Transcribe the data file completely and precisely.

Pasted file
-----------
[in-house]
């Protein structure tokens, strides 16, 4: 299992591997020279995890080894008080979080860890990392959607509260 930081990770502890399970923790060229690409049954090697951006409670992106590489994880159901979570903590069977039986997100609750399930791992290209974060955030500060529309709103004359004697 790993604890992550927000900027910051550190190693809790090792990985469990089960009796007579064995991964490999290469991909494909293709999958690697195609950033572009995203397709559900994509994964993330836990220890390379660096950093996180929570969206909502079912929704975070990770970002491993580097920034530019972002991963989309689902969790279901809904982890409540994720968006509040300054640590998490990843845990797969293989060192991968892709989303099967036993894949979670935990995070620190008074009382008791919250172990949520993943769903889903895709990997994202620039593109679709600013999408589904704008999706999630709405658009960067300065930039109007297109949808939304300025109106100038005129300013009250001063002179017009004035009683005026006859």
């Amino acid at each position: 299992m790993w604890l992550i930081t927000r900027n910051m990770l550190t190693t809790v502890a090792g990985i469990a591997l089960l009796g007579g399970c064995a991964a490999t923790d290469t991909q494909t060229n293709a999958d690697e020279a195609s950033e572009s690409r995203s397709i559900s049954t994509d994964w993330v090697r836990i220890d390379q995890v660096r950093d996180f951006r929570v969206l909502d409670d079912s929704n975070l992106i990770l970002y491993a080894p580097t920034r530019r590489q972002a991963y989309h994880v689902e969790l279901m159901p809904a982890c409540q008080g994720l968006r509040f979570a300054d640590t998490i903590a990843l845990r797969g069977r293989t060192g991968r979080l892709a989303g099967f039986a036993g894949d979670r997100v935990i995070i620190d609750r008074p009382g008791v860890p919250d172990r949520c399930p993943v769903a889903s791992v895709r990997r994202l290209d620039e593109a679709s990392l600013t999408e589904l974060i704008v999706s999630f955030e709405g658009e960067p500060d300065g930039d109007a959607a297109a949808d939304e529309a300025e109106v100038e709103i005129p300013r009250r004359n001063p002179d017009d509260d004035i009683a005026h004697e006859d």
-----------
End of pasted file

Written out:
[in-house]
């Protein structure tokens, strides 16, 4: 299992591997020279995890080894008080979080860890990392959607509260 930081990770502890399970923790060229690409049954090697951006409670992106590489994880159901979570903590069977039986997100609750399930791992290209974060955030500060529309709103004359004697 790993604890992550927000900027910051550190190693809790090792990985469990089960009796007579064995991964490999290469991909494909293709999958690697195609950033572009995203397709559900994509994964993330836990220890390379660096950093996180929570969206909502079912929704975070990770970002491993580097920034530019972002991963989309689902969790279901809904982890409540994720968006509040300054640590998490990843845990797969293989060192991968892709989303099967036993894949979670935990995070620190008074009382008791919250172990949520993943769903889903895709990997994202620039593109679709600013999408589904704008999706999630709405658009960067300065930039109007297109949808939304300025109106100038005129300013009250001063002179017009004035009683005026006859």
């Amino acid at each position: 299992m790993w604890l992550i930081t927000r900027n910051m990770l550190t190693t809790v502890a090792g990985i469990a591997l089960l009796g007579g399970c064995a991964a490999t923790d290469t991909q494909t060229n293709a999958d690697e020279a195609s950033e572009s690409r995203s397709i559900s049954t994509d994964w993330v090697r836990i220890d390379q995890v660096r950093d996180f951006r929570v969206l909502d409670d079912s929704n975070l992106i990770l970002y491993a080894p580097t920034r530019r590489q972002a991963y989309h994880v689902e969790l279901m159901p809904a982890c409540q008080g994720l968006r509040f979570a300054d640590t998490i903590a990843l845990r797969g069977r293989t060192g991968r979080l892709a989303g099967f039986a036993g894949d979670r997100v935990i995070i620190d609750r008074p009382g008791v860890p919250d172990r949520c399930p993943v769903a889903s791992v895709r990997r994202l290209d620039e593109a679709s990392l600013t999408e589904l974060i704008v999706s999630f955030e709405g658009e960067p500060d300065g930039d109007a959607a297109a949808d939304e529309a300025e109106v100038e709103i005129p300013r009250r004359n001063p002179d017009d509260d004035i009683a005026h004697e006859d």